Today, driving to work, I had to stop
and wait while the MAX train
crossed in front of me, car after car
filled with people on their way to work.
I could see them, every face, every suit
and hairstyle, perfectly clear through the glass:
one lady in a lavendar skirt and coat was smiling.
Tears filled my eyes, by the time the train
passed I was crying. And that is what it has been
like walking through this city, going to work.
Yesterday, I glanced up at the tallest building
and tried to calculate the number that would be
inside, tried to imagine the hole it would leave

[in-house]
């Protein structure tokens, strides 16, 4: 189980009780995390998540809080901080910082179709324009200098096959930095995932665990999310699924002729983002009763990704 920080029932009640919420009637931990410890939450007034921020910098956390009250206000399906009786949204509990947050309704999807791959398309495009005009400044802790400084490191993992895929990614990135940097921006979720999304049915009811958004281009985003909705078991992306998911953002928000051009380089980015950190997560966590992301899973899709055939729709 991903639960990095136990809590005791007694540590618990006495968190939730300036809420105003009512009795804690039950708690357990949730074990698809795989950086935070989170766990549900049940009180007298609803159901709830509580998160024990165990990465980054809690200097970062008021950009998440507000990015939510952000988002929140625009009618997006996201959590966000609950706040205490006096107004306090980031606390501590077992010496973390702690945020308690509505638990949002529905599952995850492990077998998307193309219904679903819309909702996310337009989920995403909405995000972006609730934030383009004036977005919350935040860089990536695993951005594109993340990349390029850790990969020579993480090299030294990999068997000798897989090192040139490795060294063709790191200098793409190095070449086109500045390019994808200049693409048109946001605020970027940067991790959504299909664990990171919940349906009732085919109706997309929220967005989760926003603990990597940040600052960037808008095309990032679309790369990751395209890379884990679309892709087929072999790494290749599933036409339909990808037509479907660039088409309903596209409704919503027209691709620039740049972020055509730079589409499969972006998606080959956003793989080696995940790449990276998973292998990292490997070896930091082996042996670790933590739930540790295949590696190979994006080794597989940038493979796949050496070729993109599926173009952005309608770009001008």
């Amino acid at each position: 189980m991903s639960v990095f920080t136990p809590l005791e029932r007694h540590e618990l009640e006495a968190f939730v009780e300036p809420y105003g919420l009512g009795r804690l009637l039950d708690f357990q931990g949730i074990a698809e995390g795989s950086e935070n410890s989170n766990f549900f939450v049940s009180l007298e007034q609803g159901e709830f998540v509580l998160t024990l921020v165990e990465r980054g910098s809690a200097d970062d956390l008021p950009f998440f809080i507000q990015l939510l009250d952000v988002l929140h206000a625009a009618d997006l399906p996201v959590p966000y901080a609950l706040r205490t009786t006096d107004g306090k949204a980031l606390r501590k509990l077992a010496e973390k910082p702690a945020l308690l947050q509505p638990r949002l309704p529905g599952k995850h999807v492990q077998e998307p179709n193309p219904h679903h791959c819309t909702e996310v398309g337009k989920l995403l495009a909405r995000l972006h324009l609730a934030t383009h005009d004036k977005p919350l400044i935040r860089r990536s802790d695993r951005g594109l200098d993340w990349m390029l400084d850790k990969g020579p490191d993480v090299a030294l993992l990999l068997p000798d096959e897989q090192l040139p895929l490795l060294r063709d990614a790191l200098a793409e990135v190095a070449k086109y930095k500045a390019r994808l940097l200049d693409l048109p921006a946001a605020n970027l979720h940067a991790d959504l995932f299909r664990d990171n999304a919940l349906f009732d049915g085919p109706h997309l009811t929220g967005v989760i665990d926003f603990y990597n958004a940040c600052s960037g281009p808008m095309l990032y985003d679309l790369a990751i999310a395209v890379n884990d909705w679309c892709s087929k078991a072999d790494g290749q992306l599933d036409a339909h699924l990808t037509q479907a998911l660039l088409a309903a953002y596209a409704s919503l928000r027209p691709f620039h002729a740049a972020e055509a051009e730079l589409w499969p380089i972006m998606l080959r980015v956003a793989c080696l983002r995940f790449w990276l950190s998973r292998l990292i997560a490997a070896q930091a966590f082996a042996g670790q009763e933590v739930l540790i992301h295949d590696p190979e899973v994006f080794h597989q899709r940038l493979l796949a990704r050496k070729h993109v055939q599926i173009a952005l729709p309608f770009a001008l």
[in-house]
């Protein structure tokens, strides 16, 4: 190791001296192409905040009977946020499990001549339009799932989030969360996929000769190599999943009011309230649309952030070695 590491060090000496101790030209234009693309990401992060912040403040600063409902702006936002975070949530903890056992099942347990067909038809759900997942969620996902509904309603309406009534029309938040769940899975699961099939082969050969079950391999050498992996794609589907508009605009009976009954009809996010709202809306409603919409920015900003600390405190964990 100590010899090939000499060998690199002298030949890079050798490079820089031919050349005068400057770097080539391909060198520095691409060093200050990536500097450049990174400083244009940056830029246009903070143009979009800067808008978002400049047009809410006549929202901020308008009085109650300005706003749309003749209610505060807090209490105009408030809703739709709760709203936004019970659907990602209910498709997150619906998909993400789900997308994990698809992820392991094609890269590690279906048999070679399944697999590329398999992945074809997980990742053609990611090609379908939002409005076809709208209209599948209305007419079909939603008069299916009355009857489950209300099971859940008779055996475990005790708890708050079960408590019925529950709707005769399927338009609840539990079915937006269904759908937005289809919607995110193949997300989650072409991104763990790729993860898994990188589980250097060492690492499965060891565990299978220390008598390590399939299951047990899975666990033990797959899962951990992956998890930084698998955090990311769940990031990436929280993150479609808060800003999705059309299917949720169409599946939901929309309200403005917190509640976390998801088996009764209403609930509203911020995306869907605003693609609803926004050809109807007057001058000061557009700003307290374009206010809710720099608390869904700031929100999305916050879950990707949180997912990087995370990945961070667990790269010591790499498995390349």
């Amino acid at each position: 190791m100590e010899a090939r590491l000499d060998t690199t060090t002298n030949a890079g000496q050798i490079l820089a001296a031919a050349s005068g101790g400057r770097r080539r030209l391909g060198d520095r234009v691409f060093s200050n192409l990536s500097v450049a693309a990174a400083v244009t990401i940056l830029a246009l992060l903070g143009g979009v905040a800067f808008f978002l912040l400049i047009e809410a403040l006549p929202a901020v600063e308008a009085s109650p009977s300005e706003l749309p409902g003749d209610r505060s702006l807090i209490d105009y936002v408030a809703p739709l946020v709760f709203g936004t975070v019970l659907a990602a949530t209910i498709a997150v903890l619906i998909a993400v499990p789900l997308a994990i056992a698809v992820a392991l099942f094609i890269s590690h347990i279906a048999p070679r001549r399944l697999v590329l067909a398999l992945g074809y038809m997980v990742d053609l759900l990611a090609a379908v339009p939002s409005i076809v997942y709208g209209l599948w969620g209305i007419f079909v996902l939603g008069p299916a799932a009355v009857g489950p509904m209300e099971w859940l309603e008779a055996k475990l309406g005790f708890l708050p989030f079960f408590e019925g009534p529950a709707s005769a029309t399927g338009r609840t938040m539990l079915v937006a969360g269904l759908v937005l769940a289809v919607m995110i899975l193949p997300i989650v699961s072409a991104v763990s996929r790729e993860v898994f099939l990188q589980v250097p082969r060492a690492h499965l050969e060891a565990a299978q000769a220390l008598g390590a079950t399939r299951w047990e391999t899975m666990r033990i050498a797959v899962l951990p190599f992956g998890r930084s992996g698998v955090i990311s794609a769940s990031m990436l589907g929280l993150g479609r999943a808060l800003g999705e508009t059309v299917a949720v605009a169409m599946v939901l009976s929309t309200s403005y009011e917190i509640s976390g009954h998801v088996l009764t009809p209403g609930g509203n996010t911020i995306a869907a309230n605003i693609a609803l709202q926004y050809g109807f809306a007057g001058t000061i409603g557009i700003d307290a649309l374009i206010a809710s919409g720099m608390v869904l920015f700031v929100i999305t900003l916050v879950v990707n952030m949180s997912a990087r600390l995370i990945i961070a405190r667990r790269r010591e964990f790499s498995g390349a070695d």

if it collapsed straight down.
Every day in the elevator
I look hard at the person next to me,
not the one I know, but the stranger I have yet
to meet, the one I never will, who could have
disappeared into melted steel and dust
lost to my world forever. Every airplane is ten
times louder than it should be, and has a strange,
eerie look, like a bullet shot from an oversized gun
pulled by a giant hand to hit something far away,
something close. When I breathe I remember
I could be taking in the powdery spores of death,
and not know. Each night I come home and think
about all the people I know who are far from me,
I think about what I would say, how I would say it,
and it is not much different than what I would have
said two months ago: death is only two steps away,
the world is small, anything might happen, I love you.
Written by Ariana Kramer on October 18, 2001